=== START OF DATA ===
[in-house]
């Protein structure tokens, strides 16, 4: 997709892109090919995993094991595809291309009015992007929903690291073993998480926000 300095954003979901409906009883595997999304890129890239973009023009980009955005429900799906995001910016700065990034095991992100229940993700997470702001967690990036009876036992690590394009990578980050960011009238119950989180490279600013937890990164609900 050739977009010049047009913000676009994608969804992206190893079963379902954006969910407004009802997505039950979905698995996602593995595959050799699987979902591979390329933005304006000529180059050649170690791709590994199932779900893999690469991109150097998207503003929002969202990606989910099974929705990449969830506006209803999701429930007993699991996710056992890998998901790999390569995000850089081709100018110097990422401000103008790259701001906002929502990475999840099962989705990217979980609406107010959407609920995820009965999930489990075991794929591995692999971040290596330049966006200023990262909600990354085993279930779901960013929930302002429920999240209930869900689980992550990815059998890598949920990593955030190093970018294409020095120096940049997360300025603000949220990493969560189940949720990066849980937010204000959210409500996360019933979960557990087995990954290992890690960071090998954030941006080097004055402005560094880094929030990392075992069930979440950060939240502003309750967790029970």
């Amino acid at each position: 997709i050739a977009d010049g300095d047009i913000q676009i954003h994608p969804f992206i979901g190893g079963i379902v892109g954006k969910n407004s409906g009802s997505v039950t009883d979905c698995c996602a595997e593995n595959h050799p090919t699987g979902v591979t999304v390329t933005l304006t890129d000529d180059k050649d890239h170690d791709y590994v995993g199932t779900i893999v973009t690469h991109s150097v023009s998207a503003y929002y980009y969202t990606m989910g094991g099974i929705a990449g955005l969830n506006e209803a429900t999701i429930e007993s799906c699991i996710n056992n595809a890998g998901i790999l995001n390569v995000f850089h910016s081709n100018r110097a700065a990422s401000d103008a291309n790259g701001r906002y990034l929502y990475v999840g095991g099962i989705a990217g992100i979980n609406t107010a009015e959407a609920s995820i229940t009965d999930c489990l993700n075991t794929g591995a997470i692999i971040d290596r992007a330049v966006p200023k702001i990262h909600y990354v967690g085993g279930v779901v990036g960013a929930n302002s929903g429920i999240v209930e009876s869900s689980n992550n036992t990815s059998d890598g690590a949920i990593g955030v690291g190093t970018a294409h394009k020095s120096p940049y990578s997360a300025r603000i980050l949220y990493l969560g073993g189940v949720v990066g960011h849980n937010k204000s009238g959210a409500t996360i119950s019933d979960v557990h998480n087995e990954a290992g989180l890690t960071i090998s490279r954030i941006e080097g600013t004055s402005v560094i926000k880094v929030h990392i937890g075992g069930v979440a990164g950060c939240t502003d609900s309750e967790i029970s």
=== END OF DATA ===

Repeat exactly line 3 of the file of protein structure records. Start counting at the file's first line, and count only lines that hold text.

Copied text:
């Amino acid at each position: 997709i050739a977009d010049g300095d047009i913000q676009i954003h994608p969804f992206i979901g190893g079963i379902v892109g954006k969910n407004s409906g009802s997505v039950t009883d979905c698995c996602a595997e593995n595959h050799p090919t699987g979902v591979t999304v390329t933005l304006t890129d000529d180059k050649d890239h170690d791709y590994v995993g199932t779900i893999v973009t690469h991109s150097v023009s998207a503003y929002y980009y969202t990606m989910g094991g099974i929705a990449g955005l969830n506006e209803a429900t999701i429930e007993s799906c699991i996710n056992n595809a890998g998901i790999l995001n390569v995000f850089h910016s081709n100018r110097a700065a990422s401000d103008a291309n790259g701001r906002y990034l929502y990475v999840g095991g099962i989705a990217g992100i979980n609406t107010a009015e959407a609920s995820i229940t009965d999930c489990l993700n075991t794929g591995a997470i692999i971040d290596r992007a330049v966006p200023k702001i990262h909600y990354v967690g085993g279930v779901v990036g960013a929930n302002s929903g429920i999240v209930e009876s869900s689980n992550n036992t990815s059998d890598g690590a949920i990593g955030v690291g190093t970018a294409h394009k020095s120096p940049y990578s997360a300025r603000i980050l949220y990493l969560g073993g189940v949720v990066g960011h849980n937010k204000s009238g959210a409500t996360i119950s019933d979960v557990h998480n087995e990954a290992g989180l890690t960071i090998s490279r954030i941006e080097g600013t004055s402005v560094i926000k880094v929030h990392i937890g075992g069930v979440a990164g950060c939240t502003d609900s309750e967790i029970s």